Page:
Wednesday, March 25, 2009

Lifestyle/Friendship Evangelism's Interpretation of Romans 1:16

There is (and has been) a lot of talk about "friendship evangelism" and "lifestyle evangelism" these days. In actuality, this debate has reappeared after a 20-year break.  Back in the mid-80's several books sparked the debate over which approach was more biblical: the "aggressive/initiative evangelism" approach of groups like Campus Crusade for Christ or the "friendship/lifestyle/relational evangelism" approach of groups like Intervarsity Christian Fellowship. Having been on the staff of CCC since 1980, I think it's pretty obvious which side of the debate I came down on back then.  Fortunately a CCC regional director by the name of Mark McCloskey wrote his excellent book, Tell it Often, Tell it Well - - which was a biblical defense of initiative evangelism - and which also maintained the relational approach as a valid option, but certainly not the only valid option (Most of the authors advocating friendship evangelism - Rebecca Manley Pippert, Joseph Aldrich, Jim Peterson, etc. - weren't so kind toward the other approach, however.)

What I find interesting - and even worrisome - is the trend in several organizations traditionally in the initiative evangelism camp to switch sides! They say that, due to the fact that we are in a post-modern world, it's the relational/friendship approach that is mainly needed. Really? Sure, absolute truth is not in vogue today, but declaring truth will always be necessary! In fact, if you take into consideration the culture of the day when Peter and Paul preached, the gospel message as outlined in 1 Cor. 15:1-4 would have been considered totally irrelevant. Imagine preaching a crucified Messiah to the Jews! End of story. Yet 3,000 converted as a result of Peter's confrontational preaching at Pentecost. Imagine the scandal of preaching about the "Lord of lords and King of kings, who died a criminal death (i.e., on a cross) and came back to life . . . to the Greek philosophers of Athens! But Acts 17:34 tells us that some men believed. And Paul makes the bold claim in Romans 1:16 that it is not our methods, our techniques or our relationships that are the power of God unto salvation. No, it's the gospel - the simple preaching of the gospel.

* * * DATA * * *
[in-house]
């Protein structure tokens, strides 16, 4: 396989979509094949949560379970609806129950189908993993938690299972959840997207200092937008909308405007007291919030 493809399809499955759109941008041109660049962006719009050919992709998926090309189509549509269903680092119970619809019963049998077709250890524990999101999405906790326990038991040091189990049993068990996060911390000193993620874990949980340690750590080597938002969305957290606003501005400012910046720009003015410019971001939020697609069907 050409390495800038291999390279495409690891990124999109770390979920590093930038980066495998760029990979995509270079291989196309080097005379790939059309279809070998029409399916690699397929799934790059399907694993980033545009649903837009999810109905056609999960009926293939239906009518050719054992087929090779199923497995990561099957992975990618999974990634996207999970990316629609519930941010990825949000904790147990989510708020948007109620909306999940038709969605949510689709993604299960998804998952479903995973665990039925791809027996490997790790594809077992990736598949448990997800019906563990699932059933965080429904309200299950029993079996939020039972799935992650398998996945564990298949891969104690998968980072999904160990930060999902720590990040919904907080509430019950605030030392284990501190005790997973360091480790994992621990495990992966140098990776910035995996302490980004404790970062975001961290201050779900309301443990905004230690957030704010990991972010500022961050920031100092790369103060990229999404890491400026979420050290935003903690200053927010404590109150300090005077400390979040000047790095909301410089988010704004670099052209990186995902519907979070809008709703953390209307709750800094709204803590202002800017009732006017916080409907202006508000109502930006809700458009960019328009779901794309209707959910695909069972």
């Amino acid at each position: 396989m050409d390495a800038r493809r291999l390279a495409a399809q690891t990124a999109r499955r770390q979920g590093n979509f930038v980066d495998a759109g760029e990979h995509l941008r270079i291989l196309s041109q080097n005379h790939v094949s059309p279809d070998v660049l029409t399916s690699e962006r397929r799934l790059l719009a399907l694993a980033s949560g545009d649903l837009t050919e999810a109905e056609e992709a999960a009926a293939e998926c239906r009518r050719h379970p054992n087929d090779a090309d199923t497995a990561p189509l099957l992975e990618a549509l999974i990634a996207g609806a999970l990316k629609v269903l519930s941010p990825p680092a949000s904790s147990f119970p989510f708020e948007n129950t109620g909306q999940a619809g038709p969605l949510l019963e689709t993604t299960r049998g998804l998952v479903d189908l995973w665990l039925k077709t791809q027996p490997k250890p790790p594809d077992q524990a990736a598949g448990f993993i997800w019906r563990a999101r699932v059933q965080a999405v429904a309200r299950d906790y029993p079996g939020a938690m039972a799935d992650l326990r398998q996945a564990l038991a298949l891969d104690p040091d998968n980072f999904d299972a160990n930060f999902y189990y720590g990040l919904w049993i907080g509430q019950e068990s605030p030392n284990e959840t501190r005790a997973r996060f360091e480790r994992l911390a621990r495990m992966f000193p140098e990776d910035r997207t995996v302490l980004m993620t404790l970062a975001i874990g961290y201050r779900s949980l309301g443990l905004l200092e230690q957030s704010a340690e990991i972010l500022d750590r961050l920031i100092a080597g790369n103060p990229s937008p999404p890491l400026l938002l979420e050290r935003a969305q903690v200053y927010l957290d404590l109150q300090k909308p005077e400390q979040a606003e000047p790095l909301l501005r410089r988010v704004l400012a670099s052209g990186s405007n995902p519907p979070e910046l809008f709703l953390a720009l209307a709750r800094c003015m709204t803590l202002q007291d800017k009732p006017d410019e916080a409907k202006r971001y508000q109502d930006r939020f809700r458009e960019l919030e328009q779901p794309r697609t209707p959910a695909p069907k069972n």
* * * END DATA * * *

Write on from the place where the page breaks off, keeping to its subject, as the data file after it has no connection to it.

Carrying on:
We see people converting right and left in the Book of Acts as a result of the bold preaching of the scandalous cross, the incredible (read: "hard to believe") resurrection . . . for the forgiveness of sins! In fact, we practically only see the gospel spreading via initiative evangelism. At best you can find only one evangelistic encounter that could be construed as falling in the friendship evangelism camp in the Book of Acts.

So, we evangelicals must be careful to be biblical about our evangelism. Is there a place for the friendship evangelism approach? Of course! Is it to become the main approach in our evangelism? I don't see how in light of the clear commands of Mark 16:15 ("Go therefore and preach the gospel to every creature."). However, it is common to hear proponents of "friendship" and "lifestyle" evangelism making claims that their approach is the only valid approach in evangelism. Those of us who are more confrontational in our approach are the objects of ridicule, scorn and jokes in many Christian circles. That's too bad.  

Frankly, I'm happy with any method as long as the basic content remains intact. But that is another point of contention because, in an effort to "not offend" or scare off the non-Christian, content unfortunately is sacrificed at times. Recently I read an evangelistic tool that was used during Rio de Janeiro's famous Carnival, and was frankly appalled. The tool focused on becoming a Christian in order to not have to wear masks (which is common at Carnival) and to experience genuine happiness (something sought after at the event). The only mention of sin and sin's consequences appeared in the sinner's prayer at the end, and even that was weak! Those who participated proudly broadcasted the results: Over 500 converted at Carnival! Did they really? If anyone converted - and I'm sure some did - it was not due to the content of that evangelistic tool, but in spite of it!